I trust every Friend of FOD had a great Christmas and enjoyed repeated watching of the classic Christmas movie, A Christmas Story.  It’s a 1983 movie set in the late 1930’s or early 1940’s in which the adult story teller is reminiscing on one particular Christmas when he was nine years old. Ralphie Parker wanted only one thing for that Christmas: a Red Ryder Carbine Action 200-shot Range Model air rifle. Ralphie’s desire is rejected by his mother, his teacher Miss Shields, and even a Santa Claus at Higbee’s department store, all giving him the same warning: “You’ll shoot your eye out.”  While we all remember the Old Man wins a “major award” in a contest.  The major award turns out to be a lamp in the shape of a woman’s leg wearing a fishnet stocking.  It was derived from the logo for Nehi (pronounced “knee-high”) pop, a popular soft drink of the period.  The Old Man is overjoyed by the lamp, but Mrs. Parker does not like it and a feud over it — referred to by adult Ralphie as “The Battle of the Lamp” — develops and results in the lamp’s “accidental” destruction.  I have the working replica of that major award lamp and the Red Ryder Carbine 200 shot Range Model air rifle because you never know when Black Bart may show up in your backyard.  Early in the movie, Ralphie, tells us, “Some men are Baptist, others Catholic; my father was an Oldsmobile man.” Although the Olds, a 1937 four-door sedan, was seen throughout the movie, usually covered in snow, its biggest role was during the family outing to pick up a Christmas tree. After the Old Man skillfully negotiated the price of the tree, and it was tied to the top of the car, the family began their trek back home, singing Christmas Carols along the way. However, the merriment was interrupted when the Oldsmobile blew a tire. The Old Man’s prediction, that he would change the tire in record time (four minutes), unfortunately this wasn’t realized, when the lug nuts, held by Ralphie, were knocked into the air. Without thinking, Ralphie said, “Oooh fuuudge!” He, of course, didn’t really say the word fudge.  He said the big one; the queen mother of dirty words, the f _ _ _ word.  OK, here’s some car trivia:  What engine was in that ’37 Olds?  Answer:  Why the straight six of course as distinguished by the front horizontal bar grill.  The eight cylinder model had a mesh grill design.  In a stretch of events, times and places, Air Force Times is reporting One of the Silver State’s most unusual and exclusive hunts is now under way at the Nevada Test and Training Range, where 15 hunting tags have been issued in three mountain ranges normally off-limits to the public.  For most big-game hunts in Nevada, all you need to do is buy a hunting license and get drawn for a tag.  For the trophy ram hunt on the test and training range, hunters and their helpers must pass a criminal background check, submit a full inventory of their firearms, vehicles and optical equipment, and take part in a mandatory safety briefing so they don’t accidentally blow themselves up or shoot their eye out!  This year’s safety briefing took place at the Clark County Shooting Complex. The hunt began at sunrise Saturday, Dec. 16 and lasts through sunset Jan. 1.  As part of those preparations, military personnel swept the roads and designated campsites for unexploded ordnance, put up signs and blocked some side roads to keep hunters out of target areas where explosive material and other hazards are likeliest to be found.  Each hunting party is provided with a detailed map showing where it can and cannot go — distinctions that have more to do with safety than national security.  And everyone who goes on the range has to pass the same background check and only the tag holder is allowed to shoot. How did all my Cast & Blast hunters miss out on this one?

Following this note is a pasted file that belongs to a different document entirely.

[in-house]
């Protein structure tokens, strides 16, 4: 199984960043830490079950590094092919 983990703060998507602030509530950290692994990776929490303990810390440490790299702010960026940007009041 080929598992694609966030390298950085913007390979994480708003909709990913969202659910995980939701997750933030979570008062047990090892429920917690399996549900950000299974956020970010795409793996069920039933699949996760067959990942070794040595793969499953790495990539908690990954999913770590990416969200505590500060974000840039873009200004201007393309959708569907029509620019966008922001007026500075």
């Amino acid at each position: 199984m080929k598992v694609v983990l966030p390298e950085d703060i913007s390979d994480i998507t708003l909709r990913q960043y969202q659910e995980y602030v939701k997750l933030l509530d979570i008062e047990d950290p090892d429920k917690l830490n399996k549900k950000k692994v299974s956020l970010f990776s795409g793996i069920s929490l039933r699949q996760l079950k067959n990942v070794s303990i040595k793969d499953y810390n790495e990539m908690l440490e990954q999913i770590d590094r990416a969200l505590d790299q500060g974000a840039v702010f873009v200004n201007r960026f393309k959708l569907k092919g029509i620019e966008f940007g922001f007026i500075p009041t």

Continue reading “FOD Fireball’s Observations of the Day December 22 through 27, 2017”